The Research Organiser - which you will find in the documents box on this page (Stage 4: Construct) - is designed to help you organise the information you have found to build a strong argument.  Use it wisely. 

Before you start writing, think about:

  • whether the conclusions you have drawn are supported by evidence you have found - if not, you either need to find evidence for what you are saying or rethink your response if you cannot support it;
  • if you have organised your conclusions and evidence to present them as effectively as possible.

Once you are happy that you have planned your essay fully, it is time to begin writing.

Stage 5: Express - Writing your essay

You should use the Academic Writing Template for your essay as this will help ensure you are including everything you have been asked to include - and therefore tick the boxes for presentation and organisation.

There is a separate Academic Writing page within this guide to take you through the process of setting up your document and inserting citations, a bibliography and a table of contents.

Remember that you are producing an academic essay and so should include:

  • a table of contents;
  • an introduction, stating what you have chosen to investigate and why, as well as your research question;
  • the body of your essay with headings, in which you outline your investigation and consider the merits of different perspectives (if producing an object, you will also need to describe the process of producing it);
  • a conclusion, in which you sum up the reasoning that led to your answer;
  • images, which, if used, must be captioned and cited;
  • a bibliography [of scholarly sources], including a reputable website, a subscription database and a book;
  • an object - anything, really, other than your essay - if desired/necessary.

You should bring a complete first draft to your tutorial on 21st April.

Inquiry Journal documents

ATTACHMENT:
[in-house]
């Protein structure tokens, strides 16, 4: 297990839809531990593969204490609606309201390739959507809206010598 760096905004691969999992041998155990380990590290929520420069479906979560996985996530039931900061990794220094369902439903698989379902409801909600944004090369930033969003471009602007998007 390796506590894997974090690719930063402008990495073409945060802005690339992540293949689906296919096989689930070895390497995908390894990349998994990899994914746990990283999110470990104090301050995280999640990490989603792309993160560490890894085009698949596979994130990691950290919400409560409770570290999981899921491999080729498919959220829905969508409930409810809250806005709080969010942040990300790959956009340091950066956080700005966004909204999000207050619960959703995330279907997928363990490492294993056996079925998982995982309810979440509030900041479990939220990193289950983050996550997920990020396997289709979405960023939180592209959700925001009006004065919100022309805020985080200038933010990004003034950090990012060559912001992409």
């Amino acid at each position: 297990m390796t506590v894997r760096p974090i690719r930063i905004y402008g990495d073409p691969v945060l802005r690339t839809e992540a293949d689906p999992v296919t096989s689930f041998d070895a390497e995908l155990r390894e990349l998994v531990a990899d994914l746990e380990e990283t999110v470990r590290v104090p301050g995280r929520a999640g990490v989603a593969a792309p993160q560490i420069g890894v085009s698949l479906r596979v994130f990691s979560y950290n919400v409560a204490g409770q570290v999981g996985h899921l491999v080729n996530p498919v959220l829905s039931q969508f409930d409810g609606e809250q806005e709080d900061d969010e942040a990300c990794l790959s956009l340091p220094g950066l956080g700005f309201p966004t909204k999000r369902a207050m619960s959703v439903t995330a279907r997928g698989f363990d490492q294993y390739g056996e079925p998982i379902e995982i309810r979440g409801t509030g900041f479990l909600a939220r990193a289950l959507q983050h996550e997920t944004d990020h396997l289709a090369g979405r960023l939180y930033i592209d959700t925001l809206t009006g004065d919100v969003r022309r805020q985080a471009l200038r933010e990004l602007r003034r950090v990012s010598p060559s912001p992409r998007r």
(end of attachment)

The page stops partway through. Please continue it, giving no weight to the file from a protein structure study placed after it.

If you are not in school for the Writing Day on 20.03.21 you will need to use the Stage 4-5 document to help plan your essay and then begin writing it.

If you are not in school after the Easter holiday you will need to use the Stage 5-6 document to redraft and reflect on your essay before handing in the final version.

Individual Project checklist



Project Launch in Assembly

Tutorial to think about and discuss a topic. Ideally complete Stage 1: Connect document and hand in to tutor too.

28.01.21 to 23.02.21
Background reading around your topic, ideally completing Stage 2: Wonder document before you meet your tutor after Exeat.
Tutorial to help you decide on a more focused research question based on what you have read so far which you can then start to investigate. 
25.02.21 to Writing Day

Focused reading and recording what you are reading using the Stage 3: Investigate document. Thinking about what you are reading and how it is going to help you write your essay.

Writing Day 20.03.21
Morning off-timetable when you construct the arguments you will include in your essay, set up your academic document and begin writing.
21.03.21 to 20.04.21
Writing your first draft.
Tutorial to carry out some peer-review of your projects and consider any changes you might want to make.
Hand in final project in tutorial.

Normal term-time Library opening hours:
Mon-Fri: 08:30-21:15
Sat: 08:00-16:00
Sun: 14:00-18:00